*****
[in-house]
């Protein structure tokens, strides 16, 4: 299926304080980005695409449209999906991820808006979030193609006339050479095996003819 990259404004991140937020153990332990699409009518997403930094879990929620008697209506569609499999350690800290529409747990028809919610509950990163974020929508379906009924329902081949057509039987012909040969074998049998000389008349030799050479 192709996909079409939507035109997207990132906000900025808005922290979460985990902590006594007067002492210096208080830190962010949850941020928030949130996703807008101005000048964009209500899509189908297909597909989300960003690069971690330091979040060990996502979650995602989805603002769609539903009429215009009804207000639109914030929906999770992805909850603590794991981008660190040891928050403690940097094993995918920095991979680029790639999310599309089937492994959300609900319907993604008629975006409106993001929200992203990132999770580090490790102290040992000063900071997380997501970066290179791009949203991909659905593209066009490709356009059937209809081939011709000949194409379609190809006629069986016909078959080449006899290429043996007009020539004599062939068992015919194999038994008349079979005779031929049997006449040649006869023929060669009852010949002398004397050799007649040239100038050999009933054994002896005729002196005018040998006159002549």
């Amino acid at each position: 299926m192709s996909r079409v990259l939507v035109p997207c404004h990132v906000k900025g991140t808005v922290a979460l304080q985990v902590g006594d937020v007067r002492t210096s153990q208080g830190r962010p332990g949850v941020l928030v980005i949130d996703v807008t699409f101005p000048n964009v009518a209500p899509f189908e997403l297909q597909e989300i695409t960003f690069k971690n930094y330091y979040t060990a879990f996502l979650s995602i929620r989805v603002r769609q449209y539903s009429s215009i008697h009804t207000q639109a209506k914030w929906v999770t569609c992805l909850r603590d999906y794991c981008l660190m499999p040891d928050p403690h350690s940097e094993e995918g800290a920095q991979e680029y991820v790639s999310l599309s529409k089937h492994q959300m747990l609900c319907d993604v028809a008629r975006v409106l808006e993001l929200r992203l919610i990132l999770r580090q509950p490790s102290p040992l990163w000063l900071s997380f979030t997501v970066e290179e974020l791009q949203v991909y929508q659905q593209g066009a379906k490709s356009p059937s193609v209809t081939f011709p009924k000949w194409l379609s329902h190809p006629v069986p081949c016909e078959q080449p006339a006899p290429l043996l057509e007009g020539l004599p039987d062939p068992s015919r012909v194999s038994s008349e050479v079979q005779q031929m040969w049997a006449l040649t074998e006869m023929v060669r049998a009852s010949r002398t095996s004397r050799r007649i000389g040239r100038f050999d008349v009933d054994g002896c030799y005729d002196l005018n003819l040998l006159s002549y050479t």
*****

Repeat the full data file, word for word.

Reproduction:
[in-house]
């Protein structure tokens, strides 16, 4: 299926304080980005695409449209999906991820808006979030193609006339050479095996003819 990259404004991140937020153990332990699409009518997403930094879990929620008697209506569609499999350690800290529409747990028809919610509950990163974020929508379906009924329902081949057509039987012909040969074998049998000389008349030799050479 192709996909079409939507035109997207990132906000900025808005922290979460985990902590006594007067002492210096208080830190962010949850941020928030949130996703807008101005000048964009209500899509189908297909597909989300960003690069971690330091979040060990996502979650995602989805603002769609539903009429215009009804207000639109914030929906999770992805909850603590794991981008660190040891928050403690940097094993995918920095991979680029790639999310599309089937492994959300609900319907993604008629975006409106993001929200992203990132999770580090490790102290040992000063900071997380997501970066290179791009949203991909659905593209066009490709356009059937209809081939011709000949194409379609190809006629069986016909078959080449006899290429043996007009020539004599062939068992015919194999038994008349079979005779031929049997006449040649006869023929060669009852010949002398004397050799007649040239100038050999009933054994002896005729002196005018040998006159002549």
């Amino acid at each position: 299926m192709s996909r079409v990259l939507v035109p997207c404004h990132v906000k900025g991140t808005v922290a979460l304080q985990v902590g006594d937020v007067r002492t210096s153990q208080g830190r962010p332990g949850v941020l928030v980005i949130d996703v807008t699409f101005p000048n964009v009518a209500p899509f189908e997403l297909q597909e989300i695409t960003f690069k971690n930094y330091y979040t060990a879990f996502l979650s995602i929620r989805v603002r769609q449209y539903s009429s215009i008697h009804t207000q639109a209506k914030w929906v999770t569609c992805l909850r603590d999906y794991c981008l660190m499999p040891d928050p403690h350690s940097e094993e995918g800290a920095q991979e680029y991820v790639s999310l599309s529409k089937h492994q959300m747990l609900c319907d993604v028809a008629r975006v409106l808006e993001l929200r992203l919610i990132l999770r580090q509950p490790s102290p040992l990163w000063l900071s997380f979030t997501v970066e290179e974020l791009q949203v991909y929508q659905q593209g066009a379906k490709s356009p059937s193609v209809t081939f011709p009924k000949w194409l379609s329902h190809p006629v069986p081949c016909e078959q080449p006339a006899p290429l043996l057509e007009g020539l004599p039987d062939p068992s015919r012909v194999s038994s008349e050479v079979q005779q031929m040969w049997a006449l040649t074998e006869m023929v060669r049998a009852s010949r002398t095996s004397r050799r007649i000389g040239r100038f050999d008349v009933d054994g002896c030799y005729d002196l005018n003819l040998l006159s002549y050479t």